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The longest sequence features Emil Jannings in an Arabian Nights setting which is more comic in tone and surprisingly erotic thanks to Olga Belajeff who plays the romantic lead in all three stories. The male lead is William Dieterle who plays the writer. He would give up acting and become a major director in Hollywood during the 30's and 40's. This is the first time this film has ever looked this good. It was restored from two differnt prints and has been properly tinted. The accompanying piano score is effective especially in the IVAN sequence.
WAXWORKS is not a great film but it is an important one. It is one of the first horror anthology films and boasts spectacular set designs for the three stories. While it won't scare you, it will entertain you and that is ultimately what it is all about. As mentioned earlier this is part of a quartet of silent German horror films newly restored and released on DVD. It can be purchased seperately but if you enjoy these type of films then spring for the whole package. In addition to NOSFERATU and CABINET OF DR CALIGARI, there is a striking new restoration of THE GOLEM.
First, Haroun Al-Raschid is played by Emil Jannings. This story is fairly humorous and very fun to watch, with a chase scene through an Escher-esque set as a baker tries to escape after a failed attempt at thievery.
This is followed by Ivan the Terrible, played by Conrad Veidt. Conrad plays an eerie, insane, and meglomaniacal potrayal of the famous tyrant. Ivan, as promised, is indeed, terrible and Conrad's acting adds volumes with this peek into murderous insanity.
Werner Krauss portrays Jack the Ripper in the third story (dreamed by the sleeping writer). His performance is grand and uncanny, though the association of Jack the Ripper with Spring Heeled Jack is highly erronious, and distracting. While Jack the Ripper never displayed any uncanny abilities to speak of (in the film as well), Spring Heeled Jack was known to leap great distances and heights and breath fire. These two characters have little in common, even down to the fact that there were numerous descriptions of Spring Heeled Jack by eye witnesses, and very few of Jack the Ripper. Additionally, Spring Heeled Jack is only credited with one murder, seemingly accidental. By combining them in such a poor manner, Leni does an injustice to two classic legends.
This film is classic of German Expressionism, and aside from bad scholarship, lives up to its reputation.Read more ›
German director Paul Leni (1885-1929) was one such--and although he is best recalled for his later Hollywood films, most notably the stylish THE CAT AND THE CANARY, the 1924 German WAXWORKS shows him very near the peak of gifts. It is also very clearly an homage of sorts to THE CABINET OF DR. CALIGARI; not only would Leni cast two of that film's actors in major roles, he drew from the film's style for both sets and cinematography.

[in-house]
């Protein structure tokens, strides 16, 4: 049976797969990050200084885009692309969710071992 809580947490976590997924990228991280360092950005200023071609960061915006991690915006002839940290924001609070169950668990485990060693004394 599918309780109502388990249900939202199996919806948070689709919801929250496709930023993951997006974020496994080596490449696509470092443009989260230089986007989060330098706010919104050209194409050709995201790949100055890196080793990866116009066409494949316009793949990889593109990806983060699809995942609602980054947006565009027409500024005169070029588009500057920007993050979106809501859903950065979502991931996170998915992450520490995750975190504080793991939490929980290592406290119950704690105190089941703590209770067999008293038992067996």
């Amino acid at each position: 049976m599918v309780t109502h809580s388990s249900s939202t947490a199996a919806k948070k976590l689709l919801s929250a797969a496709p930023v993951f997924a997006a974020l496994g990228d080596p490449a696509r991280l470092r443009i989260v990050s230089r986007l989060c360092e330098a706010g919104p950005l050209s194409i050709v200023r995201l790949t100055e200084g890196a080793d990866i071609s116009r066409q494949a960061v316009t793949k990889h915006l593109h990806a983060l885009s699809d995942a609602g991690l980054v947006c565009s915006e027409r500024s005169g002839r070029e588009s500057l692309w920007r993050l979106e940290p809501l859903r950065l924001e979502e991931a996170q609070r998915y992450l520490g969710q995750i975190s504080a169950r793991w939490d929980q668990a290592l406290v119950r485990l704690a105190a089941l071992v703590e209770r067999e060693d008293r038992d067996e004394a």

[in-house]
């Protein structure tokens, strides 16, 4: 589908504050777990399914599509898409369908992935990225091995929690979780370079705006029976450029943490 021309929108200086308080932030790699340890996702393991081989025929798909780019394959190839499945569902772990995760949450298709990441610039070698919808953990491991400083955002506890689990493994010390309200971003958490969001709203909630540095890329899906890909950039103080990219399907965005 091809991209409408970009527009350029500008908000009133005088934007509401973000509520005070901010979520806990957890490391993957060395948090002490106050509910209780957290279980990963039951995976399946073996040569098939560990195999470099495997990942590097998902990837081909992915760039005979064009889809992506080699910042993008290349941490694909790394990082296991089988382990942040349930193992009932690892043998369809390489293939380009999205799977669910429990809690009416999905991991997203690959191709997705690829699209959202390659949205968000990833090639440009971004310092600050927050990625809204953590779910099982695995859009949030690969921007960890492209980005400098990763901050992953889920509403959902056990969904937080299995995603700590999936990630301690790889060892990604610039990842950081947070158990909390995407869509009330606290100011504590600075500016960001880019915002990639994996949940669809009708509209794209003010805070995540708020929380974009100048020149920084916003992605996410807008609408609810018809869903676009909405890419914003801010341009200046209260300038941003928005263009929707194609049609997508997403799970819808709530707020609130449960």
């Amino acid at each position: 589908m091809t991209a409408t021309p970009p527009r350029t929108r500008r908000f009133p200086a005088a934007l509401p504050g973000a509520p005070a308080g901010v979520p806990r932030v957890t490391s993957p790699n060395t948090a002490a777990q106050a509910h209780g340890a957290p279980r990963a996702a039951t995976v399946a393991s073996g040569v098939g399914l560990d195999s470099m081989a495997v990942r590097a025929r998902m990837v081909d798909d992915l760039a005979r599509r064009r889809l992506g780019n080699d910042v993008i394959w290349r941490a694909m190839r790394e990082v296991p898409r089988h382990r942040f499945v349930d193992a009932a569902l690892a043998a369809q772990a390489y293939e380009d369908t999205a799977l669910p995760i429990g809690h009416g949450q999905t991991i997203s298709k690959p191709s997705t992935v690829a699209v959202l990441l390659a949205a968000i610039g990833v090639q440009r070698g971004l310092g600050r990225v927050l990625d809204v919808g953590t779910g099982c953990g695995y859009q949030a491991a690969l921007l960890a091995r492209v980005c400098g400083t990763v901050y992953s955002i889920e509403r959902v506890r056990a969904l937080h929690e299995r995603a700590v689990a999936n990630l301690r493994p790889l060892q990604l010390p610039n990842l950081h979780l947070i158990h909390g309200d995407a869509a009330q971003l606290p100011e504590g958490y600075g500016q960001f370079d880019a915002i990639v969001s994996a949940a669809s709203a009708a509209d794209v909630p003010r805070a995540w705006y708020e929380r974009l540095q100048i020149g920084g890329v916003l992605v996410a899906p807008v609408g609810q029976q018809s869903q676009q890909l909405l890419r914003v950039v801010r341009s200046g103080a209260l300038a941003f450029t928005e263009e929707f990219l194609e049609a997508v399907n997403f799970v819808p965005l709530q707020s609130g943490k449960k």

WAXWORKS is an "anthology" film, a collection of stories bound together by a running thread. A young writer (William Dieterle) is employed by a carnival sideshow wax museum to write stories about several of their figures: a Baghdad Caliph, Ivan the Terrible, and Spring Heeled Jack. As he writes, the film segues into the story the writer invents.
The longest of the three stories concerns Harun al Raschid, a Caliph of Baghdad who falls in love with a baker's wife--and then seeks to take her for his own. Featuring the celebrated Emil Jannings as the Caliph, the episode is a mixture of light comedy and Arabian Nights fantasy, particularly noted for the greatly stylized sets that recall the earlier CALIGARI and THE GOLEM to somewhat softer effect. It also offers the very rare opportunity to see Jannings, famed for his dramatic roles, in comic mode, and he proves equally adept with this bit of fluff as with his more "serious" work.Read more ›
Most Recent Customer Reviews
Kino International included Paul Leni`s 1924 Waxworks in its German Horror Classics collection. While the usual Kino craftsmanship has gone into remastering and merchandising, the... Read morePublished on December 17, 2011 by THE BLUEMAHLER
Even if you're not a silent movie fan, this is still a great movie.
In it, we enter the Waxworks where a new writer is being engaged to spin tales about three wax... Read more
Directed by Paul Leni in 1924, WAXWORKS is a silent film from the German Expressionist movement that predates MYSTERY OF THE WAX MUSEUM by nearly a decade. Read morePublished on October 4, 2010 by Carl Manes
A man answers an ad for a carnival. He is to tell the story of 3 infamous people in history who will be presented in wax in the waxworks. Read morePublished on October 21, 2008 by Lynn Ellingwood
1924's Waxworks is one of those films whose credits are more impressive than it's achievements. Directed by The Man Who Laughs' Paul Leni and starring Emil Jannings, Conrad Veidt... Read morePublished on April 28, 2008 by Trevor Willsmer
While this film might not be as famous or top-notch as other examples of German Expressionism, such as 'Metropolis' (1927) or 'The Golem' (1920), it is an interesting entry into... Read morePublished on November 14, 2006 by Anyechka
Waxworks is an anthology film directed with great German expressionism flair by Paul Leni. The horror element is liberally mixed with irony, humor and amazing escapes. Read morePublished on July 9, 2006 by C. O. DeRiemer
A man answers an ad asking for an `imaginative writer.' The waxwork displays in a fair sideshow need some interesting words thrown their way. Read morePublished on April 17, 2005 by Steven Hellerstedt